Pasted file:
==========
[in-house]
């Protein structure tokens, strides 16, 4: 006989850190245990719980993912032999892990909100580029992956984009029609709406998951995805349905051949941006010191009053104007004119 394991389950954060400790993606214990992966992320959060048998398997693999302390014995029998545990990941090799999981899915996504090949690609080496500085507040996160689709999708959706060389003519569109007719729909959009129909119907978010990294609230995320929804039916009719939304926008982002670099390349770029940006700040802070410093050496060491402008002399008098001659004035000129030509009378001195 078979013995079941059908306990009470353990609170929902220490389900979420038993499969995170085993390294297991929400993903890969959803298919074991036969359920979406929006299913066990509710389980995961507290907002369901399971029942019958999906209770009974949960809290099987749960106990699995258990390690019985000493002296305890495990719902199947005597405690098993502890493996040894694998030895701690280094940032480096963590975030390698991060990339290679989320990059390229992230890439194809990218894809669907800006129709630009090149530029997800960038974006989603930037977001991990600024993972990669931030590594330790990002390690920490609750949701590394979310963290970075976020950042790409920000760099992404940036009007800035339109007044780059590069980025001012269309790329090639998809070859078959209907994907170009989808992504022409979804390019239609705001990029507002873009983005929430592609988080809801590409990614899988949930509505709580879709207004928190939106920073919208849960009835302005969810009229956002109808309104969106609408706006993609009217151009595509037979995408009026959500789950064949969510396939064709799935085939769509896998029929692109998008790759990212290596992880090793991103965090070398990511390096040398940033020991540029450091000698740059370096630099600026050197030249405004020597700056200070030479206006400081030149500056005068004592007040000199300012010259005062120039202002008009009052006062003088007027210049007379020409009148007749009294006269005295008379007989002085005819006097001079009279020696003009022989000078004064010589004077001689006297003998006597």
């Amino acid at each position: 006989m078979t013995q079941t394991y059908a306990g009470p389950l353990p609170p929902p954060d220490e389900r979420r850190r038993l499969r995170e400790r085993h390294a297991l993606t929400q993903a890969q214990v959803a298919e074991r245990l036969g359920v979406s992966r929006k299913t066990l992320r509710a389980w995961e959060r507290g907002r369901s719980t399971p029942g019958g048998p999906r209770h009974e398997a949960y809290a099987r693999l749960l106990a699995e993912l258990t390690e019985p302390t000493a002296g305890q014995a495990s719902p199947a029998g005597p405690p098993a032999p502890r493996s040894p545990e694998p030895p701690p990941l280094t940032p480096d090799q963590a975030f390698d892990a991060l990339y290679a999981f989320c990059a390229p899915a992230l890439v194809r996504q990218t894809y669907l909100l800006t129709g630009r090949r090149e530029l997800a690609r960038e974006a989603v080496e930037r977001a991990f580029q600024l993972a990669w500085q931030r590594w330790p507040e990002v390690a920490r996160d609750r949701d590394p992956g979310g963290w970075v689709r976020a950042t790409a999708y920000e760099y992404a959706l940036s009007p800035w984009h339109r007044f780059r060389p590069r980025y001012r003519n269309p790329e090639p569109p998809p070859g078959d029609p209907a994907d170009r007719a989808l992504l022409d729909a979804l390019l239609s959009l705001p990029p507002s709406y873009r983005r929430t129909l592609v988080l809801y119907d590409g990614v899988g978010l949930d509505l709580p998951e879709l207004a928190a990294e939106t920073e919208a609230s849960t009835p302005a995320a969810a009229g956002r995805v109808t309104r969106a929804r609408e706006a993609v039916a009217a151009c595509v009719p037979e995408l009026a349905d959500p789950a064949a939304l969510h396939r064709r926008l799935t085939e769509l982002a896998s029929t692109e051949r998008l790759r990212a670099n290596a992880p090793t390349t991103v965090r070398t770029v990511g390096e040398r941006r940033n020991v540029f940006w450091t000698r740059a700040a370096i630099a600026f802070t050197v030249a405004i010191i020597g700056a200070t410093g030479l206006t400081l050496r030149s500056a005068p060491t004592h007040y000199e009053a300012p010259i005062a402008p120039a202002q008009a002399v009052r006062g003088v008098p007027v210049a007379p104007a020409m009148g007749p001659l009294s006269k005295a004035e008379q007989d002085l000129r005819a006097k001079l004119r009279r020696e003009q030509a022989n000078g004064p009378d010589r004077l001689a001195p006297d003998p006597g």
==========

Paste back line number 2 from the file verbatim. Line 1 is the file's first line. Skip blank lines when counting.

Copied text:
């Protein structure tokens, strides 16, 4: 006989850190245990719980993912032999892990909100580029992956984009029609709406998951995805349905051949941006010191009053104007004119 394991389950954060400790993606214990992966992320959060048998398997693999302390014995029998545990990941090799999981899915996504090949690609080496500085507040996160689709999708959706060389003519569109007719729909959009129909119907978010990294609230995320929804039916009719939304926008982002670099390349770029940006700040802070410093050496060491402008002399008098001659004035000129030509009378001195 078979013995079941059908306990009470353990609170929902220490389900979420038993499969995170085993390294297991929400993903890969959803298919074991036969359920979406929006299913066990509710389980995961507290907002369901399971029942019958999906209770009974949960809290099987749960106990699995258990390690019985000493002296305890495990719902199947005597405690098993502890493996040894694998030895701690280094940032480096963590975030390698991060990339290679989320990059390229992230890439194809990218894809669907800006129709630009090149530029997800960038974006989603930037977001991990600024993972990669931030590594330790990002390690920490609750949701590394979310963290970075976020950042790409920000760099992404940036009007800035339109007044780059590069980025001012269309790329090639998809070859078959209907994907170009989808992504022409979804390019239609705001990029507002873009983005929430592609988080809801590409990614899988949930509505709580879709207004928190939106920073919208849960009835302005969810009229956002109808309104969106609408706006993609009217151009595509037979995408009026959500789950064949969510396939064709799935085939769509896998029929692109998008790759990212290596992880090793991103965090070398990511390096040398940033020991540029450091000698740059370096630099600026050197030249405004020597700056200070030479206006400081030149500056005068004592007040000199300012010259005062120039202002008009009052006062003088007027210049007379020409009148007749009294006269005295008379007989002085005819006097001079009279020696003009022989000078004064010589004077001689006297003998006597």